Spring lasts a long time in a yard with evergreens and perennial color. Rocks, gravel, flagstones, and pavers, all define modest paths. Water and lighting offer special effects.

And, brightly colored or earth toned furniture cushions and planters add interest.

But, wood belongs in a garden, and you can use wood finish to make your backyard a place to entertain guests, feed the family, and just plain relax in comfort.

Wood Focal Point

Every garden needs a focal point. It does not have to be in the center, and more often works better off center or in a corner.

  • Stain a free-standing piece of fence as a screen or decorative piece among complementary shrubs.

If it has open slats or a weave, let it stand as a trellis for a jasmine or climbing rose.

  • Stand wooden doors in distressed colors or finishes among bushes and shrubs showing just enough shape and color to be interesting.
  • Color wooden fencing with outdoor finish to stand out behind randomly placed greenery or mute the finish to disappear to the eye.
  • Hang finished antique and distressed window frames or bird houses from tree limbs.

Highlight Occasional Pieces

  • Place interesting gates in the surrounding fence and make them standout with wood stain that contrasts with fence or picks up a color theme in fencing or garden colors.
  • Color and protect wood furniture – chairs, benches, picnic tables – with Adirondack, beach, or desert colors.
  • Highlight a windmill or mute a decorative well with rustic or Victorian tones.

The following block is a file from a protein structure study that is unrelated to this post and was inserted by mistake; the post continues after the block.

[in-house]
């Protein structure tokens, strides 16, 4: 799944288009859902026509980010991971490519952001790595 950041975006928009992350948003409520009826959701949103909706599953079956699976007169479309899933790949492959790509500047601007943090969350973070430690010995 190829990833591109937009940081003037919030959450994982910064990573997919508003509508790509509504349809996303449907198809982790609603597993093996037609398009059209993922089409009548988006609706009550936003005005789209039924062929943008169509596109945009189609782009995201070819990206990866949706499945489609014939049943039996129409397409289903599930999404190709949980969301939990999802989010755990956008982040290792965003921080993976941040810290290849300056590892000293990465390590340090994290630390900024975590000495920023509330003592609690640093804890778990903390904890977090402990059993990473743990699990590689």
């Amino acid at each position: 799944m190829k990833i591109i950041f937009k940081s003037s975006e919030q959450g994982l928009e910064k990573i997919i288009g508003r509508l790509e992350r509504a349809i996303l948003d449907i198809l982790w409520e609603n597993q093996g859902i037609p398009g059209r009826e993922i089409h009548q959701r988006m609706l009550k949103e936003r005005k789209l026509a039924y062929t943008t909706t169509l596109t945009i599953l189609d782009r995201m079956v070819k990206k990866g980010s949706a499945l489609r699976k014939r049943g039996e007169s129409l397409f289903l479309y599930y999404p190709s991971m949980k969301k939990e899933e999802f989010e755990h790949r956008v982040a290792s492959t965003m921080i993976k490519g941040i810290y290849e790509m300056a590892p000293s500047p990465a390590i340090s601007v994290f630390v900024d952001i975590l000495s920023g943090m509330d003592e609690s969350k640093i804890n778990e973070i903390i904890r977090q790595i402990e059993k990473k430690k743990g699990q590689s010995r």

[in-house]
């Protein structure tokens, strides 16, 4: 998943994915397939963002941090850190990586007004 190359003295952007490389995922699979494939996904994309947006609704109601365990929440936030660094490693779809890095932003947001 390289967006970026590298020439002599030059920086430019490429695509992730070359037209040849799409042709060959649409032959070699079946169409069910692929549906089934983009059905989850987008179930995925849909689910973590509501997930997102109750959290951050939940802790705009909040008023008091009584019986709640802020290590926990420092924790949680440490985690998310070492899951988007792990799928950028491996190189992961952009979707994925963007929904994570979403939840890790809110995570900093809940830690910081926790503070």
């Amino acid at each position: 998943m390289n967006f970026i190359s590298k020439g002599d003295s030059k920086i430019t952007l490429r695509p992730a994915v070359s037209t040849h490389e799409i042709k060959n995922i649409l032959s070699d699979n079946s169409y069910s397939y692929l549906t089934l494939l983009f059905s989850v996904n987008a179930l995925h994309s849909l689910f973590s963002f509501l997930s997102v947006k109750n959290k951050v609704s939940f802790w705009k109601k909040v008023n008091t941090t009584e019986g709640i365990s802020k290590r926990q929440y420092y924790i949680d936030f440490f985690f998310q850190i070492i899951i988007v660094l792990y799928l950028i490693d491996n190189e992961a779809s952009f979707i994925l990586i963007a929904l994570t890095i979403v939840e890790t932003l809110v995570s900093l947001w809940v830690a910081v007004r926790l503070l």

Install the Big Item

  • Use wood finishes and stains to differentiate elements of a deck, railing, and pergola.
  • Try something different than the usual redwood stain in the treatment of a wooden gazebo and hot tub frame – perhaps, recycled barn lumber.
  • Use paint to make a playhouse charming or a shed a little less utilitarian.

Take a Lesson

But, before the spring gets away from you, visit your local paint center. Take some lessons on wood finishing. There is no “one-size-fits-all” when it comes to finishing products and techniques.

  • There are oil based and water based stains.
  • They come in clear, neutrals, and a range of colors.
  • Some withstand footwear better than others; some are better for one application than others.
  • Some are more waterproof, and others weather nicely when wet.
  • Various stains and finishes apply with sprayers, and there is a wide selection of brushes for application.
  • There are stains that appear most effectively when applied in layers and lacquers and varnishes that add a gloss.

Now, you do need to go at this with a plan. Staining and adding items at will and whim will only create an unattractive jumble.

Consult with your landscape gardener – if you have one – to help configure the color schemes.

Using non-organic matter to design a garden is called “hardscaping,” and you may want advice on the total picture.

But, you might begin small. For example, update existing lawn and patio furniture with wood finish. Add a market umbrella and upholstery.

Once you have this visual unit in place, build on it visually. Sit removed from the furniture, so you can see it in the context of the rest of the garden space and color.

Then, add an accent at a time. It is still a function of the yard’s size, but too much of anything is a distraction. Stop just short of your planned finish.

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Mike has turned many backyards into masterpieces that have always stood the test of time.